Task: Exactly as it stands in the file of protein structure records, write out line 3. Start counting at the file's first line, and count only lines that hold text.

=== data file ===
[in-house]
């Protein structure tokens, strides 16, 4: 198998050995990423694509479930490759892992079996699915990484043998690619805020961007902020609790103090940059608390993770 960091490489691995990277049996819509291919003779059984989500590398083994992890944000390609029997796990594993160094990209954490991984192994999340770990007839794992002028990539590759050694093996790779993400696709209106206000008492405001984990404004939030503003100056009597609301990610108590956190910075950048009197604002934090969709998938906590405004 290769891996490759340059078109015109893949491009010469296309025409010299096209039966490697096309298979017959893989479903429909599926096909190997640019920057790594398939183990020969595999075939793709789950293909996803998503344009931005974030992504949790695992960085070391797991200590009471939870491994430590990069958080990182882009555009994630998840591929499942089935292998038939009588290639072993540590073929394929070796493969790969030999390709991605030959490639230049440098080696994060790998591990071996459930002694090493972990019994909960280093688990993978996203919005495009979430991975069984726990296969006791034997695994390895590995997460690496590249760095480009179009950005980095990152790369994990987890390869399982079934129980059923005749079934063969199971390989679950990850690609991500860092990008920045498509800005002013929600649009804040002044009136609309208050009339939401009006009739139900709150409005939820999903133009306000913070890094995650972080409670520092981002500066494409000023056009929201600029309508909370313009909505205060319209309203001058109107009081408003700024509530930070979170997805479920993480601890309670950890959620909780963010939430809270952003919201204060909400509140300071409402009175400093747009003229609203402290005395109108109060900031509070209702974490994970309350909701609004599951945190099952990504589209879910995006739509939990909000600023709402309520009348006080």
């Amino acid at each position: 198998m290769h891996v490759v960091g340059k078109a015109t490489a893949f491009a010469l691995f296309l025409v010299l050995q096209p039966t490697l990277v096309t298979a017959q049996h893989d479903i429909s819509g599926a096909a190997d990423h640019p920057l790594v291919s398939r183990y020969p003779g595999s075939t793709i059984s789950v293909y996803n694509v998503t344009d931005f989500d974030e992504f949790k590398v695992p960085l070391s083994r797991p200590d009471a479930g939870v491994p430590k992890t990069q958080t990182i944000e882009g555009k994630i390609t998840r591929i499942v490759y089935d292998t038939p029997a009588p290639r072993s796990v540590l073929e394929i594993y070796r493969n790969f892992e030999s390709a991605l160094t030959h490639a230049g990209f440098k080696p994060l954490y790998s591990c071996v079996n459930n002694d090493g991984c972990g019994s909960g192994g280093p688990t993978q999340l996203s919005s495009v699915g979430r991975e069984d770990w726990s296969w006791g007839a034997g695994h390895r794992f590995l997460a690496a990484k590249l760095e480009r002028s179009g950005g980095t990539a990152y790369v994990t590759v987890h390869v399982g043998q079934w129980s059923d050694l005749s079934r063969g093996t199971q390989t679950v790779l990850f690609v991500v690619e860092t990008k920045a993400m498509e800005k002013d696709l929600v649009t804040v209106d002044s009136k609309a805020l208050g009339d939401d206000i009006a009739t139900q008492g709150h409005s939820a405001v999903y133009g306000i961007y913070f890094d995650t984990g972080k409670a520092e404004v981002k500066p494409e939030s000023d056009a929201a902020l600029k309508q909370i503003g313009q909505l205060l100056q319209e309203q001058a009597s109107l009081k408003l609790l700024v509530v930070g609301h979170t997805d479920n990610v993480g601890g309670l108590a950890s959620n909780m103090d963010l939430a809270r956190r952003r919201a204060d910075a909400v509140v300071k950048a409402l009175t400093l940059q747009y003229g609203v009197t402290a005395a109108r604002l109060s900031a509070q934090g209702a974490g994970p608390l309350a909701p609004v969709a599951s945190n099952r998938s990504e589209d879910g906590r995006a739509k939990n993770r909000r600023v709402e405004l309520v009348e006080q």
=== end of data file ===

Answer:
């Amino acid at each position: 198998m290769h891996v490759v960091g340059k078109a015109t490489a893949f491009a010469l691995f296309l025409v010299l050995q096209p039966t490697l990277v096309t298979a017959q049996h893989d479903i429909s819509g599926a096909a190997d990423h640019p920057l790594v291919s398939r183990y020969p003779g595999s075939t793709i059984s789950v293909y996803n694509v998503t344009d931005f989500d974030e992504f949790k590398v695992p960085l070391s083994r797991p200590d009471a479930g939870v491994p430590k992890t990069q958080t990182i944000e882009g555009k994630i390609t998840r591929i499942v490759y089935d292998t038939p029997a009588p290639r072993s796990v540590l073929e394929i594993y070796r493969n790969f892992e030999s390709a991605l160094t030959h490639a230049g990209f440098k080696p994060l954490y790998s591990c071996v079996n459930n002694d090493g991984c972990g019994s909960g192994g280093p688990t993978q999340l996203s919005s495009v699915g979430r991975e069984d770990w726990s296969w006791g007839a034997g695994h390895r794992f590995l997460a690496a990484k590249l760095e480009r002028s179009g950005g980095t990539a990152y790369v994990t590759v987890h390869v399982g043998q079934w129980s059923d050694l005749s079934r063969g093996t199971q390989t679950v790779l990850f690609v991500v690619e860092t990008k920045a993400m498509e800005k002013d696709l929600v649009t804040v209106d002044s009136k609309a805020l208050g009339d939401d206000i009006a009739t139900q008492g709150h409005s939820a405001v999903y133009g306000i961007y913070f890094d995650t984990g972080k409670a520092e404004v981002k500066p494409e939030s000023d056009a929201a902020l600029k309508q909370i503003g313009q909505l205060l100056q319209e309203q001058a009597s109107l009081k408003l609790l700024v509530v930070g609301h979170t997805d479920n990610v993480g601890g309670l108590a950890s959620n909780m103090d963010l939430a809270r956190r952003r919201a204060d910075a909400v509140v300071k950048a409402l009175t400093l940059q747009y003229g609203v009197t402290a005395a109108r604002l109060s900031a509070q934090g209702a974490g994970p608390l309350a909701p609004v969709a599951s945190n099952r998938s990504e589209d879910g906590r995006a739509k939990n993770r909000r600023v709402e405004l309520v009348e006080q």